The ‘Gansetts flowed and the speakers spoke at The Met for DirtyDurdie’s Golden Soul Comrade album release party. Though all in attendance expected (and received) a throbbing show from DD, the surprise of the night was the completely original and motivational set from new Rhode Island hip-hop group The Universal Disciplez.
The original Disciplez were Rhode Island rappers, Nahbi Reality (Andre Wilkinson), K-Vinyl and Ace Martinez, who performed often with conveniently named Boston MC Mike Boston (real name and stage name). In December 2014, New York filmmaker Petros Kasfikis reached out to Boston and Wilkinson to include them in a documentary that explores the social impact of hip-hop through various personal stories.
Kasfikis says, “They [Boston and Wilkinson] explain how important hip-hop is for uplifting youths in underprivileged neighborhoods, because they feel mainstream hip-hop is failing this generation. They want to inspire these kids in the right ways.”
Speaking with Kasfikis about their creative ambitions drove Boston and Wilkinson to further act on their words, launching them into a larger conversation about creative philanthropy in urban communities.
Today the Disciplez consist of rappers K-Vinyl, Lex-supa, Mike Boston, Ace Martinez, BX yung GZ, Paperboy, Funky M.I.S.F.I.T, Rick Spades, Danjah, Chronos and Nahbi Reality, who serves as chairman of the Disciplez and its larger subgroup, Universal Collective.
Universal Collective boasts an age range of artists from 15 to 44, and serves as the greater canopy of artists who branch off the core membership of the Disciplez. This includes DirtyDurdie, Zoedajit from South Florida and a Philadelphia Collective of rapper/activists Pili X, Miss K and Bro IB. The newest addition is The Collective International, bringing rappers from England, Spain, Croatia, Italy, Columbia, South Africa and Iceland.
In introducing the Collective International, The Universal Disciplez Facebook page stated, “We are separated by many miles, but we unite through hip-hop to stand up against ignorance, racism and all forms of oppression—that is the 5th element.”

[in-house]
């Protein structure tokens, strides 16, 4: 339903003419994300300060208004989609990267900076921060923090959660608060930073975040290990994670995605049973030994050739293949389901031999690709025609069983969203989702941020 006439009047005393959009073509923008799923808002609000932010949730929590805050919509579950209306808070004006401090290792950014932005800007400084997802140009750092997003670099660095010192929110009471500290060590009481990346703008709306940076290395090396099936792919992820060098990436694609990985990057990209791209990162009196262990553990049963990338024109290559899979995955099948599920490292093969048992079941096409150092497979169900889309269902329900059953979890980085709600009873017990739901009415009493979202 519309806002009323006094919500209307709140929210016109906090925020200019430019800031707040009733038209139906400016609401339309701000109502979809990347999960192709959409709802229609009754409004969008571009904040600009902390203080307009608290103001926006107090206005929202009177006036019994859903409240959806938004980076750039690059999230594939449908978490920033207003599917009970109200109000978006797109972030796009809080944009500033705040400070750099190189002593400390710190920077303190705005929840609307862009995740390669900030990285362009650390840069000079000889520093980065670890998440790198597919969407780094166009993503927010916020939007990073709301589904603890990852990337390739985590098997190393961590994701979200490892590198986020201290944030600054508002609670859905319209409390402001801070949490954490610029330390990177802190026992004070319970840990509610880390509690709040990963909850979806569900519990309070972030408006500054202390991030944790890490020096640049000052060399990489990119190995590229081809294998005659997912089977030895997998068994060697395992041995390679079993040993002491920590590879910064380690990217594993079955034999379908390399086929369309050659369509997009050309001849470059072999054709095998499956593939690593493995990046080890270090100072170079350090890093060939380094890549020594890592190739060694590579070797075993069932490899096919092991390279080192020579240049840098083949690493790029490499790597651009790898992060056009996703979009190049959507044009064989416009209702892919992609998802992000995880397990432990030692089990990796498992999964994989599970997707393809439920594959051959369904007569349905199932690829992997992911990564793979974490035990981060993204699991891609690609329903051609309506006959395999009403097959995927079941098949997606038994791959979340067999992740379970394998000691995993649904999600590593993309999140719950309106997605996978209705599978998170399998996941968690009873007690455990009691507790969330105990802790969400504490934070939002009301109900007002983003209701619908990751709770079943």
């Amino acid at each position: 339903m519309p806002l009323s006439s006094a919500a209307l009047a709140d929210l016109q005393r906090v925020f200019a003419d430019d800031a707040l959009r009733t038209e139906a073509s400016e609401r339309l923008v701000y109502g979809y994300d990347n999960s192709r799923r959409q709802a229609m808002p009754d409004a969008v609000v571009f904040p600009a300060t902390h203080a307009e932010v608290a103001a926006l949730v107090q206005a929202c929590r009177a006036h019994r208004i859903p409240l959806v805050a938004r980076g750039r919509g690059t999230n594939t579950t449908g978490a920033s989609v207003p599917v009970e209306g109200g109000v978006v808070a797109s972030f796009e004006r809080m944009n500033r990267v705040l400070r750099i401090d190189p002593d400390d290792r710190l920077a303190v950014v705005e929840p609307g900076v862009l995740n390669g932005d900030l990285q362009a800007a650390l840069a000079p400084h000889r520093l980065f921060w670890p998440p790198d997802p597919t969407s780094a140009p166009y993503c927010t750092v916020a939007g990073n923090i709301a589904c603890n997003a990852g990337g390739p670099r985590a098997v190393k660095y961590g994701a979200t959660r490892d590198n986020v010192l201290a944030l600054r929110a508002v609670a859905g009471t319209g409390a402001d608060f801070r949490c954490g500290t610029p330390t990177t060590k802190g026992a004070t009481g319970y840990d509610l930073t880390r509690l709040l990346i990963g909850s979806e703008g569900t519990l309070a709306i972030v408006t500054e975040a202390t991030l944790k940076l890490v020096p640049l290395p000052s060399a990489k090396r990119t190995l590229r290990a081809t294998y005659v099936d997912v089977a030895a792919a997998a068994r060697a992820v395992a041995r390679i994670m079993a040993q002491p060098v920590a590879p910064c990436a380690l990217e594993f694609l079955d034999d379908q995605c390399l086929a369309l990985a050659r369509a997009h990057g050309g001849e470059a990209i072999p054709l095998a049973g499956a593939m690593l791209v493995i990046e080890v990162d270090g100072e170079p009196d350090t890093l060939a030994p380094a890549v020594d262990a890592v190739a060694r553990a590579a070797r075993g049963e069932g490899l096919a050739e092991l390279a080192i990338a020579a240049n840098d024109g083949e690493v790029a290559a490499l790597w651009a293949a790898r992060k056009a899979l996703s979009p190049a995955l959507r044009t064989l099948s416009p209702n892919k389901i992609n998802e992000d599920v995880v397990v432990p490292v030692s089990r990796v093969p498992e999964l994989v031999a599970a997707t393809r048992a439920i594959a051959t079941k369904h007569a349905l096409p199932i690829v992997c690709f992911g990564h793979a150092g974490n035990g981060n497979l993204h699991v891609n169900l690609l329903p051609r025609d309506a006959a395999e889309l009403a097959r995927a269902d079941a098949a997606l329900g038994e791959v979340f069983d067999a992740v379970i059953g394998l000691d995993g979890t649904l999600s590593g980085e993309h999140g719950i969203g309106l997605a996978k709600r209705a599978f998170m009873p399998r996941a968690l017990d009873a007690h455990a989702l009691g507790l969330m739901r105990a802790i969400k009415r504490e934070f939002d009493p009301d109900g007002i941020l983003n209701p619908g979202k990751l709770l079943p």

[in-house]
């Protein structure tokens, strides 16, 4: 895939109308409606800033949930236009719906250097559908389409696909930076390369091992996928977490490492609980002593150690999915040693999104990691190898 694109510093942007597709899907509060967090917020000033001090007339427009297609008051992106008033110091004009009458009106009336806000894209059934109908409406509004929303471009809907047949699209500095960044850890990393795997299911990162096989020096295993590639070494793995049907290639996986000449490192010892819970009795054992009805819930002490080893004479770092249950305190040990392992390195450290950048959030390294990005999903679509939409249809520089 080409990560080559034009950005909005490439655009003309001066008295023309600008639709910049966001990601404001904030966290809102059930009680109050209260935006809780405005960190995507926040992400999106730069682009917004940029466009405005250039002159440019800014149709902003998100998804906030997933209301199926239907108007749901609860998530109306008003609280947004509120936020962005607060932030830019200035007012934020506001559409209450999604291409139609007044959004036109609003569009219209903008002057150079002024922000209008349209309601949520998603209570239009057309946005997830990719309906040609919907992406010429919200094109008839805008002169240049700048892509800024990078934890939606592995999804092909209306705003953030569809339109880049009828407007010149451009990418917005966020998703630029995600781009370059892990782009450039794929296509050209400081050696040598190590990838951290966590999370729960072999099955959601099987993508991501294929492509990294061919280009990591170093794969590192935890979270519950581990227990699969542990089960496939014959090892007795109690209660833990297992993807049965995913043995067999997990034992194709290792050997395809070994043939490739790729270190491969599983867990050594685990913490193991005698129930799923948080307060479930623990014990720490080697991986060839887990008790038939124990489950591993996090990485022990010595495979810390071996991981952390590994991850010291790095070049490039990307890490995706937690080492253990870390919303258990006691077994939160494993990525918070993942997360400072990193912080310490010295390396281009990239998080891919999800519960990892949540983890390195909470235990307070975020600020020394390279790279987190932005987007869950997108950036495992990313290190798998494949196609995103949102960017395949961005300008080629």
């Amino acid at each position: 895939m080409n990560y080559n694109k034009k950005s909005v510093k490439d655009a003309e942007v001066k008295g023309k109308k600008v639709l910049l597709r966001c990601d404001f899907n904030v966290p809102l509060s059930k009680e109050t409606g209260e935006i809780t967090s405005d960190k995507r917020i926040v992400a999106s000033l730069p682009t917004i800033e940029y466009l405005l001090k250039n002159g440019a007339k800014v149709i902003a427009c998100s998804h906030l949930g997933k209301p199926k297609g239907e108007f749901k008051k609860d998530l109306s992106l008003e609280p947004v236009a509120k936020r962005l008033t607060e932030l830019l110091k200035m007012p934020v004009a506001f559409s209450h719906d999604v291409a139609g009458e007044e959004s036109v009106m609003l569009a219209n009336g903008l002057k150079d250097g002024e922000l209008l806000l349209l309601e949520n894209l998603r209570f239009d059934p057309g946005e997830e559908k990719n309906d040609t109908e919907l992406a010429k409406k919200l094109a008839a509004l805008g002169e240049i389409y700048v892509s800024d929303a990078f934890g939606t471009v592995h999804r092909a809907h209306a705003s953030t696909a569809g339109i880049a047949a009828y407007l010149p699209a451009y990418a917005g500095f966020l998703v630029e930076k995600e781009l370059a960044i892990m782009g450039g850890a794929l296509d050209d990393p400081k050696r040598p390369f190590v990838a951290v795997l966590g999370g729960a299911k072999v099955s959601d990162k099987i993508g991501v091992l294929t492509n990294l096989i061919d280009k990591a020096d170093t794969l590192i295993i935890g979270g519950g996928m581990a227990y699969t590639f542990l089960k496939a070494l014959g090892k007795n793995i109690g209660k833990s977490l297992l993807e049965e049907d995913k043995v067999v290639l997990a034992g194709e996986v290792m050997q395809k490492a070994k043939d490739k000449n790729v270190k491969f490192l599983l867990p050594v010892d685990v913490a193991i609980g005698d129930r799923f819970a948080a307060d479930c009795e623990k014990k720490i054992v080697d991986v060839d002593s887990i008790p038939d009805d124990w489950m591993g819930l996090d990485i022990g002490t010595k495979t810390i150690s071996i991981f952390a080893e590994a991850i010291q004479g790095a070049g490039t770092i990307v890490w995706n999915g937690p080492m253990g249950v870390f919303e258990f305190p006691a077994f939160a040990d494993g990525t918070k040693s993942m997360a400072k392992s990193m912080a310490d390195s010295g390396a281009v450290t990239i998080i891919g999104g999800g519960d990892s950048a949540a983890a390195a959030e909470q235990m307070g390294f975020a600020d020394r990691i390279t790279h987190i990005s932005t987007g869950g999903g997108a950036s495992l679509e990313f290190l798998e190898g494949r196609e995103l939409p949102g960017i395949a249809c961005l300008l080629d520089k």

This collaboration of musicians has roots that go well beyond hip-hop. Non-profit community development organizations like Americorps and City Year brought the team together before places like The Met even existed.
The long-term goal for the collective is to develop an artist-driven non-profit organization with the focus on teaching youths the core beneficial principles of hip-hop, like poetry, break-dancing, music composition and civic engagement, with the altruistic channel of youthful expression that facilitates education and development in communities where resources are limited.
“Mike Boston and I come from a rich background in community-based work. We both have been part of some amazing things through Americorps, and especially City Year, which is how Mike and I met. We believe community building comes first, then the music,” Wilkinson explains outside The Met Cafe.
During their time with City Year, Boston and Wilkinson were part of an initiative that involved meeting Nelson Mandela and Bill Clinton, and they’re strong supporters of their colleagues’ work. Pili X, Brother Tommy, Bro IB and Miss K of the Philadelphia Collective have been in the news battling the Philadelphia Housing Authority (PHA) for the past six months.
“They (Philly Collective) are the real heroes,” Wilkinson adds. “These guys built the North Philly Peace Park, which is an urban community garden in one of the worst neighborhoods in Philly as far as poverty and resources go. They built a little school for classes on practical use of recycled materials and are very much involved in community education.”
The North Philly Peace Park has provided organic produce and connected generations of families within the neighborhood for three years. In early 2015, the PHA began development testing for a large-scale gentrification that threatens the location of the park and could displace of many residents in the Blumberg Housing Project.